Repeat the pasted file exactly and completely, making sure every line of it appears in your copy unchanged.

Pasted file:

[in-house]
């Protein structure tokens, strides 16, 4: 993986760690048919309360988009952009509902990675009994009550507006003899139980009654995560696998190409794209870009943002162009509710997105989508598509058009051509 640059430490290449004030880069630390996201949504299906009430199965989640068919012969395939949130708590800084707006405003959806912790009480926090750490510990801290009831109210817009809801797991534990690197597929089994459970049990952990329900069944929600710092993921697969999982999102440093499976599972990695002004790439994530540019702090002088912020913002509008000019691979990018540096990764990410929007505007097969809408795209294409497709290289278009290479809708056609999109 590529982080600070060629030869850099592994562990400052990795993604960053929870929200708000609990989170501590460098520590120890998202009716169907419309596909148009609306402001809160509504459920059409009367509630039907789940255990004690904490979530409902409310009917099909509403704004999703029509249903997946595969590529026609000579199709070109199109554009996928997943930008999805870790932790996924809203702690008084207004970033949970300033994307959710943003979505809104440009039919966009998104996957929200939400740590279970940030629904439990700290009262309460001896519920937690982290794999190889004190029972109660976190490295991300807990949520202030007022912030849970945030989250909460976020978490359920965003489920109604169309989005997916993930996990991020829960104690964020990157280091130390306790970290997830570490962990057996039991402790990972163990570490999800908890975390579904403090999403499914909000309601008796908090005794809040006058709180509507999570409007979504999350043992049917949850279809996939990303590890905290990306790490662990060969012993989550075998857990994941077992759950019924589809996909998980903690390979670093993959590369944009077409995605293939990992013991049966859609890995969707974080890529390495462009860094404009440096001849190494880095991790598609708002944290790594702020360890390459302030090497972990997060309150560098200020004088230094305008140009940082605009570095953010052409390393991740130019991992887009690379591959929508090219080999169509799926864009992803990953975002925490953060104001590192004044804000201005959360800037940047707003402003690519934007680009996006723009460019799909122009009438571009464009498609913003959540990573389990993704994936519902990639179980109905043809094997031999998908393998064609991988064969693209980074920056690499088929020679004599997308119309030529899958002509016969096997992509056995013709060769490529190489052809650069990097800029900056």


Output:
[in-house]
């Protein structure tokens, strides 16, 4: 993986760690048919309360988009952009509902990675009994009550507006003899139980009654995560696998190409794209870009943002162009509710997105989508598509058009051509 640059430490290449004030880069630390996201949504299906009430199965989640068919012969395939949130708590800084707006405003959806912790009480926090750490510990801290009831109210817009809801797991534990690197597929089994459970049990952990329900069944929600710092993921697969999982999102440093499976599972990695002004790439994530540019702090002088912020913002509008000019691979990018540096990764990410929007505007097969809408795209294409497709290289278009290479809708056609999109 590529982080600070060629030869850099592994562990400052990795993604960053929870929200708000609990989170501590460098520590120890998202009716169907419309596909148009609306402001809160509504459920059409009367509630039907789940255990004690904490979530409902409310009917099909509403704004999703029509249903997946595969590529026609000579199709070109199109554009996928997943930008999805870790932790996924809203702690008084207004970033949970300033994307959710943003979505809104440009039919966009998104996957929200939400740590279970940030629904439990700290009262309460001896519920937690982290794999190889004190029972109660976190490295991300807990949520202030007022912030849970945030989250909460976020978490359920965003489920109604169309989005997916993930996990991020829960104690964020990157280091130390306790970290997830570490962990057996039991402790990972163990570490999800908890975390579904403090999403499914909000309601008796908090005794809040006058709180509507999570409007979504999350043992049917949850279809996939990303590890905290990306790490662990060969012993989550075998857990994941077992759950019924589809996909998980903690390979670093993959590369944009077409995605293939990992013991049966859609890995969707974080890529390495462009860094404009440096001849190494880095991790598609708002944290790594702020360890390459302030090497972990997060309150560098200020004088230094305008140009940082605009570095953010052409390393991740130019991992887009690379591959929508090219080999169509799926864009992803990953975002925490953060104001590192004044804000201005959360800037940047707003402003690519934007680009996006723009460019799909122009009438571009464009498609913003959540990573389990993704994936519902990639179980109905043809094997031999998908393998064609991988064969693209980074920056690499088929020679004599997308119309030529899958002509016969096997992509056995013709060769490529190489052809650069990097800029900056």